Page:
Whether or not we like it, in a capitalist economy social movement organizations require financial resources. The 2007 book The Revolution Will Not Be Funded, edited by Incite!, lays out the abundance of ways in which capitalists (through foundations) and the state (through grants) use their financial influence to, among other things: “monitor and control social justice movements, manage and control dissent, re-direct activist energies into career-based modes of organizing, encourage movements to model themselves after capitalist structures,” in a process they call the non-profit industrial complex.[16] Some organizations choose to engage with these forces and attempt to evade, mitigate, or ignore the control mechanisms, while others attempt to fund their activities through donations or cooperative businesses. Still, donation money comes from supporters’ wages or other money-making schemes, and banks ultimately control the flow and value of financial capital, giving them systemic power over the market,[17] in which cooperative business must compete. Collaborative efforts for financial resources can only get so far within the current system before they run up against the competition of the market. Even if elements of the Movement were able to eliminate competition for financial resources between each other, they still exist in a broader market “ecosystem” characterized by competition for scarce resources.

Another answer to the sustenance question has been membership.[18] In this view, movements compete for members, and those that are able to maintain consistent or growing membership live, while others die. However, defining official membership in some forms of groups is challenging, and beyond that the membership answer still ignores movement goals. The amount of participation movements are able to mobilize has been linked to success,[19] but participation in actions is not necessarily the same as membership in an organization. So perhaps movements compete for mass participation. This resource is finite in the sense that there are only 24 hours in a day and people have limited time to devote to any activity. But once people are “activated” and join social movement networks, they often find more time for activism in general, not less; a person who joins a movement organization becomes more easily mobilized by other movements through networks and personal relationships.[20] And once we set appropriate boundaries around the movement of movements, any effective participation in one movement is likely beneficial to the Movement’s collective power. Furthermore, while an overabundance of organizations of the same type might compete for participation, a diversity of types of organizations might well support overall increased participation in the Movement, just as biodiversity leads to higher overall ecological stability.[21] So we can say that groups require members and/or participation in their actions in order both to survive and to win, and in some ways they compete to access this resource, while in other ways they cooperate to generate more of it.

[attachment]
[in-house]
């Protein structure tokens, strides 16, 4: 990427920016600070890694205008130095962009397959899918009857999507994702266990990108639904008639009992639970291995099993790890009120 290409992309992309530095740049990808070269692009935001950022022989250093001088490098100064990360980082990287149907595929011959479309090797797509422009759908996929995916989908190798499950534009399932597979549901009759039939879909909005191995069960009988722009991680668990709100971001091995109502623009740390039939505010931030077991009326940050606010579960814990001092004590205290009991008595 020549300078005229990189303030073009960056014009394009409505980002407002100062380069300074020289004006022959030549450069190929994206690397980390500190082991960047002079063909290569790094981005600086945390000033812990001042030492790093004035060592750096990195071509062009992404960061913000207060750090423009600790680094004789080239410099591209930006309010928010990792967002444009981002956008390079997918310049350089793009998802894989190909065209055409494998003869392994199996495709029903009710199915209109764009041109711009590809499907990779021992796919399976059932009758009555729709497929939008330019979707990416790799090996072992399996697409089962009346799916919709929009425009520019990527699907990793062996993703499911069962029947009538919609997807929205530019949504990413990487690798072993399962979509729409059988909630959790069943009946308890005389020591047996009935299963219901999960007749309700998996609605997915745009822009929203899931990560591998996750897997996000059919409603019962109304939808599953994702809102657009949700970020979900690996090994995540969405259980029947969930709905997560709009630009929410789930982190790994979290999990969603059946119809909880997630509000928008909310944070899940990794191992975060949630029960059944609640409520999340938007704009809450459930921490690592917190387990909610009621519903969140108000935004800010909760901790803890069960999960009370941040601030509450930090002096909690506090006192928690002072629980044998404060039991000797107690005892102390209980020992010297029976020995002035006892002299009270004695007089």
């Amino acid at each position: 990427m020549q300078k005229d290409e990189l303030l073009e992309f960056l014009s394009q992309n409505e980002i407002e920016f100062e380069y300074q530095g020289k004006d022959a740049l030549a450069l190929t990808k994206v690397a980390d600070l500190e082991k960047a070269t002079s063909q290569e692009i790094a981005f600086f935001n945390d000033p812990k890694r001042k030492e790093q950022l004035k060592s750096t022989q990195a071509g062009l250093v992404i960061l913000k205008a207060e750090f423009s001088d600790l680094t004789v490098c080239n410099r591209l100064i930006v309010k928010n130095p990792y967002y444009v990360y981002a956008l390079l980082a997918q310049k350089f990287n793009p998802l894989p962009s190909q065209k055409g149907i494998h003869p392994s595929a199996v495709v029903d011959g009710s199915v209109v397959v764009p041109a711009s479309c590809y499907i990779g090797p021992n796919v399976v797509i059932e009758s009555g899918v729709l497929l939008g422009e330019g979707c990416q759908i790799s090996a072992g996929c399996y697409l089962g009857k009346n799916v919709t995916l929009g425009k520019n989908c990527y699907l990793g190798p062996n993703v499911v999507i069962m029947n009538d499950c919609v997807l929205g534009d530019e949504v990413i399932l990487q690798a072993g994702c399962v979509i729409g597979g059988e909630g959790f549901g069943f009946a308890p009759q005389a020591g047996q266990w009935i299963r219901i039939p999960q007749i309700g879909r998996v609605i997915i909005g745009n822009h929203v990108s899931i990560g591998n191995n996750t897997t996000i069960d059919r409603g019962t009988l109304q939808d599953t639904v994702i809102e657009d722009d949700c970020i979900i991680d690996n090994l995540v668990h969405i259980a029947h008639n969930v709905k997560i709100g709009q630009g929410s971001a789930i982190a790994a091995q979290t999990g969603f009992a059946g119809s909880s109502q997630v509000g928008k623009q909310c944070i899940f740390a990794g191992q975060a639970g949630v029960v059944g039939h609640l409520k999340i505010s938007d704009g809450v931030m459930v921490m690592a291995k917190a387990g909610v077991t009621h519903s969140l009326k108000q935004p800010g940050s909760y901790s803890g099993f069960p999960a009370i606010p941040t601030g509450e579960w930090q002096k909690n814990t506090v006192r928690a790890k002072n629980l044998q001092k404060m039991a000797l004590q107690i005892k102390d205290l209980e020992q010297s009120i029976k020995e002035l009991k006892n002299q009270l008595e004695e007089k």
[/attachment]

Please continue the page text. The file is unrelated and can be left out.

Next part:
We still have not addressed the most uncomfortable interaction problem – the food chain. Again, ecological health is judged holistically based on the biodiversity and sustainability of an entire ecosystem. Predator-prey and parasite-host relationships are integral parts of harmonious ecosystems. That the wolves killing the deer can be seen as serving a vital function in a flourishing ecosystem is hardly consolation for the individual deer being eaten. Ecology is concerned with the harmony of interacting species of organisms, not with the experience of any given organism in the ecosystem. Here the SME metaphor risks taking a dark turn. Viewing the Movement holistically could be deeply problematic if it resulted in individuals or groups validating predatory or parasitic behavior based on a claimed greater good for the Movement as a whole. Applying SME responsibly therefore at least requires addressing some difficult questions about how different elements of the Movement interact to create social change. Disagreements between the three approaches to social change that Momentum theorizes (i.e. dominant institutional change, alternative institutions, and personal transformation) are nowhere near the most contentious in the movement. Rather, the nastiest disputes are often between similar types of groups. Tactical approaches (disruptive versus conciliatory, violent versus nonviolent, etc.), key political positions, engagement with reforms versus repudiation of systemic fixes, identity claims and privilege, responses to interpersonal abuse and sexual violence, access to capital and resources – these are sites of the most passionate infighting.